Wampa (Hoth Attack) *** 1/2- I also like the paint detailing on Wampa. The use of a brownish yellow through out the fur compliments the sculpting, which is what a good paint job on a figure should ideally achieve. The detail in the face is clean, with blood trickling down the sides of the mouth and on the chin. My one complaint is with the inside of the mouth—it is unpainted. It seems like this area should have received some sort of paint application. This color could have made the teeth pop out a little more clearly. It certainly does not ruin the figure, but it would be my one specific suggestion on how to improve the paint job.

Articulation - 
Luke Skywalker (Hoth Attack) *** - Although Luke could have more articulation, the amount provided works very well. I especially like the neck, which allows side-to-side and up-and-down movement. The arms are ball jointed, but they don’t stick out from the body nearly so obviously as some past ball jointed shoulders. There are also articulation points at the waist, the hips, and the “scarf” that hangs from Luke’s hat. It would have been great to have knees that also bended, but the articulation is especially chosen for the Hoth Attack sequence, and as such it is more than adequate.

Wampa (Hoth Attack) ***1/2 - Wampa has articulation points at the neck, shoulders, the torso/waist, and hips. The torso/waist articulation on Wampa is really clever. By using separately sculpted layers of soft plastic fur, the figure can twist around with a wide range of mobility without disturbing the sculpting. This works because of the soft plastic, which explains that choice. My only complaint is that it takes a bit of time to get the figure balanced, and some poses can make it a little top heavy. But once you find that balance, I have not had any problems with shelf diving. Oh, and his arm comes off, and there has been some blood painted at the stump.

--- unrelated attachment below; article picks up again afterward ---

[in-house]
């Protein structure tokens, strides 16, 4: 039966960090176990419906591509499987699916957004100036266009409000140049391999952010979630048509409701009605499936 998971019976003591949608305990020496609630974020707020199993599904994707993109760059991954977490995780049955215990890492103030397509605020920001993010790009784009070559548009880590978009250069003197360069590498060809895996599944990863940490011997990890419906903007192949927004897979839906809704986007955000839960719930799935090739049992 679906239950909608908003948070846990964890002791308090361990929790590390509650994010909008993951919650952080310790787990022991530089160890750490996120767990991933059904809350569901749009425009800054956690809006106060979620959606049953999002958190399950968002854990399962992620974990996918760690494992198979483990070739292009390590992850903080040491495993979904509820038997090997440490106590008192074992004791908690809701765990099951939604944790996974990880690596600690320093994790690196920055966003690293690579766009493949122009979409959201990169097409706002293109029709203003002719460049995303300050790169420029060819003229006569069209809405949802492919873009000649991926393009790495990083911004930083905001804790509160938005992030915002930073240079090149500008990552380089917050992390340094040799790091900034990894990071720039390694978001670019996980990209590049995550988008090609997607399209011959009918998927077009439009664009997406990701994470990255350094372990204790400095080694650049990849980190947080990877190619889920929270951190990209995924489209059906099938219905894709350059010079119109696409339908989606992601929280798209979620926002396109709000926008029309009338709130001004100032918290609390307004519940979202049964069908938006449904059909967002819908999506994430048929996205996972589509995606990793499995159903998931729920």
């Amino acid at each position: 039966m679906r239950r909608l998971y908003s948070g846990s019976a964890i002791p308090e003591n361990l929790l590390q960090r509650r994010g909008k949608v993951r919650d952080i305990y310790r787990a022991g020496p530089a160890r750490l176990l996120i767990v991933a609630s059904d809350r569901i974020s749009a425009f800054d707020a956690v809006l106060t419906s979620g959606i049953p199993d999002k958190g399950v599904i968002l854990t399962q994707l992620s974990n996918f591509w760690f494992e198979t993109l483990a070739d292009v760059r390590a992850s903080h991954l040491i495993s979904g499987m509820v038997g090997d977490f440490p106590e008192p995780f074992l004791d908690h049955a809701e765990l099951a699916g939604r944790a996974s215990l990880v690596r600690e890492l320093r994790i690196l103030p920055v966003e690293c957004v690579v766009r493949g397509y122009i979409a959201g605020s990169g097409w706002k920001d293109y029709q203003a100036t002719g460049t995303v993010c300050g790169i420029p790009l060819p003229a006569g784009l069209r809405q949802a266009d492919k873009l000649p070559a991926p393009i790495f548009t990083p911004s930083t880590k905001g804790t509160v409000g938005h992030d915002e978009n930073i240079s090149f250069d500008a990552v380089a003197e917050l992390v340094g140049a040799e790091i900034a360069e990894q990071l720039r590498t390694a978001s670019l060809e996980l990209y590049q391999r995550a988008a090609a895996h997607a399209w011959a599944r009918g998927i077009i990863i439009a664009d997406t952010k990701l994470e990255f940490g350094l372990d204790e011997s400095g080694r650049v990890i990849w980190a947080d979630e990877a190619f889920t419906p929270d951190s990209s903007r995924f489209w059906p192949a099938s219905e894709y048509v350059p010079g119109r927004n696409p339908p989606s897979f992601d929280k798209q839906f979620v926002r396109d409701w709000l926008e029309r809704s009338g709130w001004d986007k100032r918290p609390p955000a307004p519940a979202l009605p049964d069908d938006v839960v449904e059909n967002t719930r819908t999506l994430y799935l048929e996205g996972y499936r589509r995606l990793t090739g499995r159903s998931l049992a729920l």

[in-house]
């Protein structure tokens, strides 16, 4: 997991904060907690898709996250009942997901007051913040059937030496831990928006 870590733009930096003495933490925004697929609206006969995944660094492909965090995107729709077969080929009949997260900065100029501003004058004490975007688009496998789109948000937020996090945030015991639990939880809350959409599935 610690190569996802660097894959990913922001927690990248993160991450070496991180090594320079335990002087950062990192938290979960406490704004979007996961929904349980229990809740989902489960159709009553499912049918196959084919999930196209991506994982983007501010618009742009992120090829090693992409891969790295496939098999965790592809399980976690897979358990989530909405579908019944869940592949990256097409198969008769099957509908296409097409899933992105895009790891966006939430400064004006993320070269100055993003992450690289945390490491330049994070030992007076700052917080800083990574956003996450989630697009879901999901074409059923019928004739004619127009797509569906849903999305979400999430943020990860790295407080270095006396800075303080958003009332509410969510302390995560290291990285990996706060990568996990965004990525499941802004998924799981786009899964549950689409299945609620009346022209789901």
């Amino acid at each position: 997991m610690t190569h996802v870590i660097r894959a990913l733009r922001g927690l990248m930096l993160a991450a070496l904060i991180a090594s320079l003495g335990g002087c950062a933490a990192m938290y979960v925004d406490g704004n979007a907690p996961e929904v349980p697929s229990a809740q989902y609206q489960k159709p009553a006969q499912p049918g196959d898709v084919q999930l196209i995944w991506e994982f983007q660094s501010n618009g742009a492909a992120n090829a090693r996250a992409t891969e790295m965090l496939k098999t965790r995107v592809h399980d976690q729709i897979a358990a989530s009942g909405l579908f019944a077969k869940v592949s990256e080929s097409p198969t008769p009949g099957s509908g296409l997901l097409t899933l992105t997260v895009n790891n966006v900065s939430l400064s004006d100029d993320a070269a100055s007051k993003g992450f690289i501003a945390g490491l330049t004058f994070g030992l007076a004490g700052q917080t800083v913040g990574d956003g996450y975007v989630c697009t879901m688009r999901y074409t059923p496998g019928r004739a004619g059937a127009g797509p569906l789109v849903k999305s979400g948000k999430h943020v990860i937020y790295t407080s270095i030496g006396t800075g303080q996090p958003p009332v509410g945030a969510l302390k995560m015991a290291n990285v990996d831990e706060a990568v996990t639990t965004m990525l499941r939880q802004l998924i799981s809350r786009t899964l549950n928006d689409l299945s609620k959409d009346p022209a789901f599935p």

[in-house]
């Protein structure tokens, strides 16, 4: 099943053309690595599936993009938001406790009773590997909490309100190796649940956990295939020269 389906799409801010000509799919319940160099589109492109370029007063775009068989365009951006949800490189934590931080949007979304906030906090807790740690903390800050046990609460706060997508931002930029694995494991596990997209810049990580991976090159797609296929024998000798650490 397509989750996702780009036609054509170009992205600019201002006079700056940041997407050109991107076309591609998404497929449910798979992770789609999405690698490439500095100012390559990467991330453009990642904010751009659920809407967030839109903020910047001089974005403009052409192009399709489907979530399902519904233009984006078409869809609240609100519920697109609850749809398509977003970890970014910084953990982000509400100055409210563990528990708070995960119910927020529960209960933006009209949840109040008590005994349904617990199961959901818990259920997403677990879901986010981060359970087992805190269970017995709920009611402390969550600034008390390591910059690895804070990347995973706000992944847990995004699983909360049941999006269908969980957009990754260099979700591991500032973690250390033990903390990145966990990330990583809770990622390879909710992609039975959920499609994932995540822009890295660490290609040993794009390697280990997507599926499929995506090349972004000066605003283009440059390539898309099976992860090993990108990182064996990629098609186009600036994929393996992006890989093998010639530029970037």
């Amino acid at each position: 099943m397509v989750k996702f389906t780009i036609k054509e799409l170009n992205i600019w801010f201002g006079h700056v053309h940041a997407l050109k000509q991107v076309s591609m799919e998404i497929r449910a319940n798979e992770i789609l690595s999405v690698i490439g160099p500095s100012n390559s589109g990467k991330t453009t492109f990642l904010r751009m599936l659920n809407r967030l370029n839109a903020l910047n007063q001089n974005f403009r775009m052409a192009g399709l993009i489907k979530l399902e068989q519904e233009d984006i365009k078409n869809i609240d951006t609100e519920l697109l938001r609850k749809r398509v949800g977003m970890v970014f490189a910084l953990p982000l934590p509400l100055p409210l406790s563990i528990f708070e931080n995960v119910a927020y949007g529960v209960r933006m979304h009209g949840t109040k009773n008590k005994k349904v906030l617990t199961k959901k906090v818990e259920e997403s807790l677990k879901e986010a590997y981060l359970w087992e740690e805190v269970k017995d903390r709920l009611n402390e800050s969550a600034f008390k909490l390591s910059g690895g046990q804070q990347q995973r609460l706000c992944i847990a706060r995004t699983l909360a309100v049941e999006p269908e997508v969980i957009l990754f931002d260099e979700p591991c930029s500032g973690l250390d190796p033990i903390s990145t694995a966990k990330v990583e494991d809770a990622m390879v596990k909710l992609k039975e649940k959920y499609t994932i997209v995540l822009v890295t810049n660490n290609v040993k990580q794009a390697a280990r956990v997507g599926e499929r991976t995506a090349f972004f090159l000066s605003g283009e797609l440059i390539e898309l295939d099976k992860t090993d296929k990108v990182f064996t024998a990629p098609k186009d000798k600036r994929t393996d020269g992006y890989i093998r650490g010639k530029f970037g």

Accessories - 
Luke Skywalker (Hoth Attack) **** - Luke comes with three accessories- an ice base, googles, and a light sabre (four, if you count light sabre blade and detachable hilt separately.) The base is wonderfully detailed and cast in clear blue plastic with frosted areas, giving it a realistic ice appearance. The base can be used for Luke when he stands upright, or it also attaches to the top of the ice pillar that comes with Wampa’s base, allowing Luke to hang from the ceiling. The goggles are nicely done, and the two-piece light sabre allows Luke to recreate the reach for the hilt as he hangs from the ceiling.

Wampa (Hoth Attack) ***1/2 - Wampa comes with two accessories- a large detailed cave/base, and a bloody piece of Taun Taun meat. Both accessories are well sculpted and painted, without missing the small details like the bones of the past victims that lay on the floor of Wampa’s cave. The base even includes a hole for the hilt of the light sabre for Luke to grab with the power of the Force.

Value - 
Luke (Hoth Attack) **** - Luke can currently be found at Walmart (where I picked mine up) for the bargain price of $4.77. If you get him for a dollar or dollar fifty more, I would knock off a star or maybe half a star.

Wampa (Hoth Attack)***1/2 - Depending on where you find Wampa, it will cost from $8.99 - $11.99. I got mine for $9.99, which is a very reasonable price. Because there is some price fluctuation, I averaged his value at ***1/2. If you get him for $8.99 - $9.99, then I think he is close to a four star value. At $11.99, he is a three star value perhaps.

Overall - ****
From the first photos I saw of these two, I have been anxiously awaiting their release, and I must say that the final product does not disappoint. The sculpting is top notch, and the articulation and paint is equally good. The only disappointment I can imagine with these two is finding just one and not the other in a store. These figures are designed to go together, and when combined they do an amazing job of recreating a memorable scene from The Empire Strikes Back. Although it would have made sense for Luke and Wampa to be sold as a set, in one way I’m glad that they weren’t. The pack-in figures Hasbro provides are often not sculpted/articulated at the same level as regular release figures (or they are repainted previous releases) and that might have meant a much less impressive Hoth Luke figure.

Figures from the collection of Mark Burnette.